What God is saying about greed:

For greed is idolatry. (Ephesians 5:5).

Then he said to them: “Take care and be on your guard against every form of greed, for a man’s life does not depend on the abundance of his possessions. (Luke 12:15).

Where did the struggle come from? Where did the quarrels among you come from? Doesn’t it come from your selfish desires that are constantly raging within you? You want things but don’t get them and then want to commit murder; You’re jealous of another man’s stuff and can’t get your hands on it and then you quarrel and fight. You don’t get it because you don’t pray. (James 4:1-2).

No money… shall not partake of the kingdom of God. (1 Corinthians 6:9-10).

Where does greed come from?

Greed builds on the various “rational” arguments and foundations. It begins with fear and unbelief, followed by distrust. Along with greed, there are always forms of jealousy and envy, self-obsession and a false sense of superiority.

People are always trying to hide greed. No one wants to be accused of greed. Therefore, we call it something else;

  • “We must act responsibly and not irresponsibly ask God to care for everything.” It is true.
  • “One must act responsibly.” That’s right.
  • “We need to cater to tough times and be careful.” It is true.
  • “There could be an economic collapse, and then one has to have reserves.” It is true. It’s OK to save. There’s no wrong with that.

The problem with these arguments is not the principle(s) but the inner motivation for our actions. It is biblically correct and important to be stewards of what God has entrusted to us. Greed, however, has very little to do with stewardship. With a greedy person, you can never argue and think you will win the argument. This, however, does not take away his greed, fear, disbelief and distrust. There is never enough for the greedy because there is always another: “But what if…”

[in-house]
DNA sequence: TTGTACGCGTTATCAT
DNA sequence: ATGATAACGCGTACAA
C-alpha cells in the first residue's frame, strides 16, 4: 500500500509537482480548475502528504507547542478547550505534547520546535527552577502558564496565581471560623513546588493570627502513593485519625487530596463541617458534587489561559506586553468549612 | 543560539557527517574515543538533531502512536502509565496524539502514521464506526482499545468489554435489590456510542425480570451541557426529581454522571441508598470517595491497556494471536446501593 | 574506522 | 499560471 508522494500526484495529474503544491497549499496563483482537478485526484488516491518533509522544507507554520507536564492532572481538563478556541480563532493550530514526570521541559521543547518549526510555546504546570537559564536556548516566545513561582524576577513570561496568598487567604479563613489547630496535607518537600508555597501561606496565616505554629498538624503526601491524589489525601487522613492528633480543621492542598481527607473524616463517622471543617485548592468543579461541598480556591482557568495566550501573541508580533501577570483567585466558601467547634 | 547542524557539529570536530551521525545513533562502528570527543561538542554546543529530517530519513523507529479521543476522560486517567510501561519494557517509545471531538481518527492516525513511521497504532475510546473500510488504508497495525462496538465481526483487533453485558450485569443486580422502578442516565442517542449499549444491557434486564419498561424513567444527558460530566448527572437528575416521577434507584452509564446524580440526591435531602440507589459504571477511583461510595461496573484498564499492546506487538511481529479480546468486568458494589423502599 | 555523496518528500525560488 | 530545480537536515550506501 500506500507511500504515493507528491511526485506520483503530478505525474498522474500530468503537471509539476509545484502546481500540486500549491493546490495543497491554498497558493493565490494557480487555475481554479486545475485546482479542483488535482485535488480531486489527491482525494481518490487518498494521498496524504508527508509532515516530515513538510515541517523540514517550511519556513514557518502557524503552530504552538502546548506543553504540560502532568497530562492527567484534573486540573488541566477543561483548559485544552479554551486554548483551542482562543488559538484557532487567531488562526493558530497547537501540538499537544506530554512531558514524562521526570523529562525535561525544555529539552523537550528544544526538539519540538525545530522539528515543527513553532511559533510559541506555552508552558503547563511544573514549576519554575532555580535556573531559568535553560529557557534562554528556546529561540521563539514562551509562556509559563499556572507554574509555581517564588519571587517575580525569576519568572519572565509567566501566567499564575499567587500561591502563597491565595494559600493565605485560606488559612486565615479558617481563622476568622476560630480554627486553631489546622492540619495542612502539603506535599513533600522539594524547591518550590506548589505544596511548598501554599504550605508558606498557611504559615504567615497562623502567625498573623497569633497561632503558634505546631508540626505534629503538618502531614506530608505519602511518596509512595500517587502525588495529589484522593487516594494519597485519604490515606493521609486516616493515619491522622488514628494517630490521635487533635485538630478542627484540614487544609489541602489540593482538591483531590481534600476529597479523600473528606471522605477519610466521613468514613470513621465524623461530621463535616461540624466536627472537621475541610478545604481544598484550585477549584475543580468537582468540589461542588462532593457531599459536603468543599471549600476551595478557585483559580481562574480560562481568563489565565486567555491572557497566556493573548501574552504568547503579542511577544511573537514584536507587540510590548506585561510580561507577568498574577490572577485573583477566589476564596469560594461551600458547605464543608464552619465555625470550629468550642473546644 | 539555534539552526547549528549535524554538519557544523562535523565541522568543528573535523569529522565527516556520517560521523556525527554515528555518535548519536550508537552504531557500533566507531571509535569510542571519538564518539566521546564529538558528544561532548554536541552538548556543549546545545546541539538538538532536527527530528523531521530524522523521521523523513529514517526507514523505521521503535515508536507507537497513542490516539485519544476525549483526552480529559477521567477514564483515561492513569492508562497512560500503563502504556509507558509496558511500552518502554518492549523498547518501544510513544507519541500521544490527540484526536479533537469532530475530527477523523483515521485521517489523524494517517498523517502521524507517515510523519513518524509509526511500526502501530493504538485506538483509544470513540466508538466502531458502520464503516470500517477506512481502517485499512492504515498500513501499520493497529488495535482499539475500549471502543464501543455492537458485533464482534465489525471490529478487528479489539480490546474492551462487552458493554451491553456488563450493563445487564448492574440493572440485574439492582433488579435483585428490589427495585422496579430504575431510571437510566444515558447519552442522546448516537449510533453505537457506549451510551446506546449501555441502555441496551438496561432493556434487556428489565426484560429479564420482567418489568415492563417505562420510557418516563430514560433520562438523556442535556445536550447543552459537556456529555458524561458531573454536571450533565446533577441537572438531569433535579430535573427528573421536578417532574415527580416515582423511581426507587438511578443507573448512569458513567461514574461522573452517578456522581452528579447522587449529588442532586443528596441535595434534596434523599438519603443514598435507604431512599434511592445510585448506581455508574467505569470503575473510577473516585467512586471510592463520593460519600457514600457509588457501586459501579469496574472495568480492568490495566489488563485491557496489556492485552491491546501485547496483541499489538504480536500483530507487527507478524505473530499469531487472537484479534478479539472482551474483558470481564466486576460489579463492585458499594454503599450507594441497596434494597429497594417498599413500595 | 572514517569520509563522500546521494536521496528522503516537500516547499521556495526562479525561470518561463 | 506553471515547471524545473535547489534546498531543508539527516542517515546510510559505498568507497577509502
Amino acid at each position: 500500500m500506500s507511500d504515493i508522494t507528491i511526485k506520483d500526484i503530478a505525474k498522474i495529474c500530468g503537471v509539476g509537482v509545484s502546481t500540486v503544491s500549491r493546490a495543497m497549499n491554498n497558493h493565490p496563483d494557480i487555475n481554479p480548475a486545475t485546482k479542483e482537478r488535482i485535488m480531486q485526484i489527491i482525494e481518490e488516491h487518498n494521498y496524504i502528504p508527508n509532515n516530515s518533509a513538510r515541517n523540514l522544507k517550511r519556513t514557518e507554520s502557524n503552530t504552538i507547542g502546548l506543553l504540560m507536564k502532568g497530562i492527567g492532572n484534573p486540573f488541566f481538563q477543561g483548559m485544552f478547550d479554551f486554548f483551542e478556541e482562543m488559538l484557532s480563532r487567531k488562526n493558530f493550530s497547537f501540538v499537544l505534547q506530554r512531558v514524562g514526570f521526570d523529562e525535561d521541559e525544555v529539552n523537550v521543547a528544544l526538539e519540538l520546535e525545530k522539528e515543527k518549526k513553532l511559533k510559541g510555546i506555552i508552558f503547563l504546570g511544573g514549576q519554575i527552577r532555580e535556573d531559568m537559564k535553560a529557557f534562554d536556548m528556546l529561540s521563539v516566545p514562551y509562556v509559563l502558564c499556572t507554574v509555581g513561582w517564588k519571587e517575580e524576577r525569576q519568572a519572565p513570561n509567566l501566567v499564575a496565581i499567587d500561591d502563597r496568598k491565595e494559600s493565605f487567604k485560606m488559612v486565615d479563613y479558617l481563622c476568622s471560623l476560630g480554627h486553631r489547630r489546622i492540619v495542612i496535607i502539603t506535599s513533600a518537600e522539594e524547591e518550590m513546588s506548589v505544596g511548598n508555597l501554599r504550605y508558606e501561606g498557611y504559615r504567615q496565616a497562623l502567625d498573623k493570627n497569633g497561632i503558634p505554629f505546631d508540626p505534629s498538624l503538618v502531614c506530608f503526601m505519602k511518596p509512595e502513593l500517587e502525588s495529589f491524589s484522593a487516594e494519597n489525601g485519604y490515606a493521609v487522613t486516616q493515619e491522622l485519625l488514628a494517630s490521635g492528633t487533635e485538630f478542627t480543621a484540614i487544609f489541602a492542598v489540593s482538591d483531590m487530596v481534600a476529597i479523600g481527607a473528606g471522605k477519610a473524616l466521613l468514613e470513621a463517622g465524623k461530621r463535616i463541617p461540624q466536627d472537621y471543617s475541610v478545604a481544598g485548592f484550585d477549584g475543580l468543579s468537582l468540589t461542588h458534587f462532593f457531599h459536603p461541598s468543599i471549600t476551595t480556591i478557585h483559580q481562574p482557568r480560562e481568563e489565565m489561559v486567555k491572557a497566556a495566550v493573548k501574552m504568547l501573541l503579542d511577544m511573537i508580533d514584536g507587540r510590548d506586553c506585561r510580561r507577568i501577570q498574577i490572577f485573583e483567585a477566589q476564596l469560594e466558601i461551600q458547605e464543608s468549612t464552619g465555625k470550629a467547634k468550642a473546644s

Greed has four ingredients: self-centredness, self-gratification, self-elevation, and lack of faith.

Greed builds, first and foremost, on the foundation of unbelief. We do not believe that God can and will take care of us. There is a basic fear that God will not care for us and our future. Our natural response is to make a plan to protect ourselves – to secure a position of security for us. This plan does not include God. There is a fundamental distrust of God, who has promised to care for us.

“God helps the people who help themselves. It’s in the Bible.” Right? No. It is not written in the Bible.

Greed occurs among poor and rich people, among scholars and unlearned, in Christians and non-Christians. It does not distinguish between language, culture or ethnic groups.

Greed is like a bottomless pit — it never gets enough. On occasion, someone asked a person who was the fourth richest man in the U.S. at the time: When will you have enough money? His answer: When I have a little more than I have now.

People do not understand the word greed in a materialistic society such as the one we live in. Our society is essentially a society built on greed and promoting it. Greed is the turbine that drives materialism. Without greed, materialism does not have enough energy to exist.

We live in a consumer mentality society. “Consumerism” is the natural result of materialism built on the foundation of materialism, an eternal unawareness and avoidance. In this type of society, the person gathering is often seen as someone who has wisdom and is judicious; a person who gathers (“a hoarder”) becomes a man who has discretion and greed and is often called hardworking.

One of the most significant challenges of the church in our time is prosperity theology preaching that is almost entirely anchored in humanity and humanism. The language used is biblical concepts, but the content is materialism and humanism. Materialism and humanism are focused on life here and now, and there is an almost total avoidance of eternity as reality. It is exactly the same with prosperity theology.

Greed is not just a financial problem. It has to do with our hearts. Money is one of those places where we can most easily see greed, but it has to do with much more than money. Greed can also come from scholarship, status, position, or power. It’s a mindset that can guarantee greater security and make us look better.